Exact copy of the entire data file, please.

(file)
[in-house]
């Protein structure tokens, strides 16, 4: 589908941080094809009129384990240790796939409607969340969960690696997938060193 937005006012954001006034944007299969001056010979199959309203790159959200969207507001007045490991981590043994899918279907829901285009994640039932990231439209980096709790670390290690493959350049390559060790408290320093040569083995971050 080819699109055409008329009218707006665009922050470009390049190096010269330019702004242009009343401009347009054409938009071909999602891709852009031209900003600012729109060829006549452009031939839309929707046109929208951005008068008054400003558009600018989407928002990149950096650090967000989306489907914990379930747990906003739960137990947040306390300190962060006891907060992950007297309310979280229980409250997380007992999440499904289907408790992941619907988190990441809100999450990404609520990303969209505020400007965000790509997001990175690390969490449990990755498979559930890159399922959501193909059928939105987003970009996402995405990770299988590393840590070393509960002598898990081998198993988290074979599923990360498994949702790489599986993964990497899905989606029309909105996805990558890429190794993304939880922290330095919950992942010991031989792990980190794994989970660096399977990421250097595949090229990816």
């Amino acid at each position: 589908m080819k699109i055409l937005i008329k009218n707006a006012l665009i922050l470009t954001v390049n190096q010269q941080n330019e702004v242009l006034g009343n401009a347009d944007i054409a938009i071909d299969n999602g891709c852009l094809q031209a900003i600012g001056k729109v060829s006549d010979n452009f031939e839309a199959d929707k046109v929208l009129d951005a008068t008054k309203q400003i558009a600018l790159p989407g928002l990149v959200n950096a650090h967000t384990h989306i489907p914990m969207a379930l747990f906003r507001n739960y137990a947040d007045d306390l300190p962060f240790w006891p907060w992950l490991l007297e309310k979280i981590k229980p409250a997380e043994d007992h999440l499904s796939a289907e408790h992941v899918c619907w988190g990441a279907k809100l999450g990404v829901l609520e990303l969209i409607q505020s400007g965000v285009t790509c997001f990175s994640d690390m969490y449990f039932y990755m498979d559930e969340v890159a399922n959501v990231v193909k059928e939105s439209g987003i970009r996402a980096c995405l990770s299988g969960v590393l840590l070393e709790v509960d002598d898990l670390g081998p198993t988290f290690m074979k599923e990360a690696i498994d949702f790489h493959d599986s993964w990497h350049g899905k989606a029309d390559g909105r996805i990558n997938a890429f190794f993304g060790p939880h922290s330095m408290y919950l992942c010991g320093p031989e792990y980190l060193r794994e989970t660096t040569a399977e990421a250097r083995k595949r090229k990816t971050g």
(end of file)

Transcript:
[in-house]
């Protein structure tokens, strides 16, 4: 589908941080094809009129384990240790796939409607969340969960690696997938060193 937005006012954001006034944007299969001056010979199959309203790159959200969207507001007045490991981590043994899918279907829901285009994640039932990231439209980096709790670390290690493959350049390559060790408290320093040569083995971050 080819699109055409008329009218707006665009922050470009390049190096010269330019702004242009009343401009347009054409938009071909999602891709852009031209900003600012729109060829006549452009031939839309929707046109929208951005008068008054400003558009600018989407928002990149950096650090967000989306489907914990379930747990906003739960137990947040306390300190962060006891907060992950007297309310979280229980409250997380007992999440499904289907408790992941619907988190990441809100999450990404609520990303969209505020400007965000790509997001990175690390969490449990990755498979559930890159399922959501193909059928939105987003970009996402995405990770299988590393840590070393509960002598898990081998198993988290074979599923990360498994949702790489599986993964990497899905989606029309909105996805990558890429190794993304939880922290330095919950992942010991031989792990980190794994989970660096399977990421250097595949090229990816």
């Amino acid at each position: 589908m080819k699109i055409l937005i008329k009218n707006a006012l665009i922050l470009t954001v390049n190096q010269q941080n330019e702004v242009l006034g009343n401009a347009d944007i054409a938009i071909d299969n999602g891709c852009l094809q031209a900003i600012g001056k729109v060829s006549d010979n452009f031939e839309a199959d929707k046109v929208l009129d951005a008068t008054k309203q400003i558009a600018l790159p989407g928002l990149v959200n950096a650090h967000t384990h989306i489907p914990m969207a379930l747990f906003r507001n739960y137990a947040d007045d306390l300190p962060f240790w006891p907060w992950l490991l007297e309310k979280i981590k229980p409250a997380e043994d007992h999440l499904s796939a289907e408790h992941v899918c619907w988190g990441a279907k809100l999450g990404v829901l609520e990303l969209i409607q505020s400007g965000v285009t790509c997001f990175s994640d690390m969490y449990f039932y990755m498979d559930e969340v890159a399922n959501v990231v193909k059928e939105s439209g987003i970009r996402a980096c995405l990770s299988g969960v590393l840590l070393e709790v509960d002598d898990l670390g081998p198993t988290f290690m074979k599923e990360a690696i498994d949702f790489h493959d599986s993964w990497h350049g899905k989606a029309d390559g909105r996805i990558n997938a890429f190794f993304g060790p939880h922290s330095m408290y919950l992942c010991g320093p031989e792990y980190l060193r794994e989970t660096t040569a399977e990421a250097r083995k595949r090229k990816t971050g």